Selenoprotein K knockout mice exhibit deficient calcium flux in immune cells and impaired immune responses.
Verma S, Hoffmann FW, Kumar M, Huang Z, Roe K, Nguyen-Wu E, Hashimoto AS, Hoffmann PR.
Verma S, Hoffmann FW, Kumar M, Huang Z, Roe K, Nguyen-Wu E, Hashimoto AS, Hoffmann PR. (2011) Selenoprotein K knockout mice exhibit deficient calcium flux in immune cells and impaired immune responses. Journal of Immunology 186(4):2127-2137.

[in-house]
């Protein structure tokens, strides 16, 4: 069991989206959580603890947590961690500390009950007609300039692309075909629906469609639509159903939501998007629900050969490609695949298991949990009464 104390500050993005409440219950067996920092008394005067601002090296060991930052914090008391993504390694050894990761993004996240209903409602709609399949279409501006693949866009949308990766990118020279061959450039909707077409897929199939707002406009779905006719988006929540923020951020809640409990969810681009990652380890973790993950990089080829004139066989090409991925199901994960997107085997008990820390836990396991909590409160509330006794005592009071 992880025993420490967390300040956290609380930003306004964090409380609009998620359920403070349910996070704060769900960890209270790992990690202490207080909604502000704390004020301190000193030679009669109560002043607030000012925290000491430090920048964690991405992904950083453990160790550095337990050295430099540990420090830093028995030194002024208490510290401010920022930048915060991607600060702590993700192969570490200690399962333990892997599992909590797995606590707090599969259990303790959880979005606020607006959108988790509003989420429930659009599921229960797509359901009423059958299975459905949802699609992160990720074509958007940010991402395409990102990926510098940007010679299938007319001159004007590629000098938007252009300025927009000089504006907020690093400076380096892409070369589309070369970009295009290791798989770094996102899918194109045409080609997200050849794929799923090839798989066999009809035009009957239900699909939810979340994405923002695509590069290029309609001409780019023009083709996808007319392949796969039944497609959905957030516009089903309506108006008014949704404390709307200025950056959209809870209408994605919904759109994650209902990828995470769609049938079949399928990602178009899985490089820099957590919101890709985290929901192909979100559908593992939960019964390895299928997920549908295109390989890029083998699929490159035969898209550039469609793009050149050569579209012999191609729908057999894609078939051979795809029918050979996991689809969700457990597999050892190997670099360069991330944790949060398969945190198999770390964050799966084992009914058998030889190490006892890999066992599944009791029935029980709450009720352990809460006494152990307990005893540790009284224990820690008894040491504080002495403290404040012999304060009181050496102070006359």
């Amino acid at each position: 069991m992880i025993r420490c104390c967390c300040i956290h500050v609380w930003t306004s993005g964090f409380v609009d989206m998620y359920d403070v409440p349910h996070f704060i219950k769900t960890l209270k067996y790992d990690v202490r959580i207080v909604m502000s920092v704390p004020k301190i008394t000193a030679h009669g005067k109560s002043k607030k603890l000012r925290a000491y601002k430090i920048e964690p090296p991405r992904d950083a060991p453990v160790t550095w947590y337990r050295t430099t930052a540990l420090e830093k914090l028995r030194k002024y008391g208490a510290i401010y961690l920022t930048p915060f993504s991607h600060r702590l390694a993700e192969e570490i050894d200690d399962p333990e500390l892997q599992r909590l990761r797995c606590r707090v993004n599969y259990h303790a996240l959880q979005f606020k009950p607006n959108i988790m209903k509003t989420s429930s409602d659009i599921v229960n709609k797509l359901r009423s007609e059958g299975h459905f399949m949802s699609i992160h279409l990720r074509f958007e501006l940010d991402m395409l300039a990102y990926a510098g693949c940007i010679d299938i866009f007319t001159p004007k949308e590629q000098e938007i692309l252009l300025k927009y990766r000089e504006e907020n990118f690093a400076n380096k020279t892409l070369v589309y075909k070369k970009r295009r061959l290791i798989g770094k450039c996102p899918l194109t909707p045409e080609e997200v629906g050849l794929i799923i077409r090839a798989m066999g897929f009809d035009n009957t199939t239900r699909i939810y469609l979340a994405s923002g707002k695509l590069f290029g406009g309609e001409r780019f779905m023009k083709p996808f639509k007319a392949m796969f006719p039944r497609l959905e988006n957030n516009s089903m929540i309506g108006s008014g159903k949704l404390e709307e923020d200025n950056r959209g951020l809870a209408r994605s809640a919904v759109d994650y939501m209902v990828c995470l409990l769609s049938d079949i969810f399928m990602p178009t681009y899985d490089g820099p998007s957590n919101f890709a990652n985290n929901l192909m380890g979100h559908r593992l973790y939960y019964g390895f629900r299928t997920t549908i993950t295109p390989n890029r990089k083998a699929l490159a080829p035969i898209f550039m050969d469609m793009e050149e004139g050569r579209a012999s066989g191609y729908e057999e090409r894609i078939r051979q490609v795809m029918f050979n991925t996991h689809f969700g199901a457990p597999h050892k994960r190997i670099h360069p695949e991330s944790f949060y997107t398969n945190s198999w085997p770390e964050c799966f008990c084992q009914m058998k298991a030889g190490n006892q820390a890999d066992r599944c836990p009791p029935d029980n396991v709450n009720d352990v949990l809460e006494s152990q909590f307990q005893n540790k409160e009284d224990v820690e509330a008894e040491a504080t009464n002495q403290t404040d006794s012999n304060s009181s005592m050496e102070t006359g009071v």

Selenoprotein K (Sel K) is a selenium-containing protein for which no function has been identified. We found that Sel K is an endoplasmic reticulum transmembrane protein expressed at relatively high levels in immune cells and is regulated by dietary selenium. Sel K(-/-) mice were generated and found to be similar to wild-type controls regarding growth and fertility. Immune system development was not affected by Sel K deletion, but specific immune cell defects were found in Sel K(-/-) mice. Receptor-mediated Ca(2+) flux was decreased in T cells, neutrophils, and macrophages from Sel K(-/-) mice compared with controls. Ca(2+)-dependent functions including T cell proliferation, T cell and neutrophil migration, and Fc? receptor-mediated oxidative burst in macrophages were decreased in cells from Sel K(-/-) mice compared with that in cells from controls. West Nile virus infections were performed, and Sel K(-/-) mice exhibited decreased viral clearance in the periphery and increased viral titers in brain. Furthermore, West Nile virus-infected Sel K(-/-) mice demonstrated significantly lower survival (2 of 23; 8.7%) compared with that of wild-type controls (10 of 26; 38.5%). These results establish Sel K as an endoplasmic reticulum-membrane protein important for promoting effective Ca(2+) flux during immune cell activation and provide insight into molecular mechanisms by which dietary selenium enhances immune responses.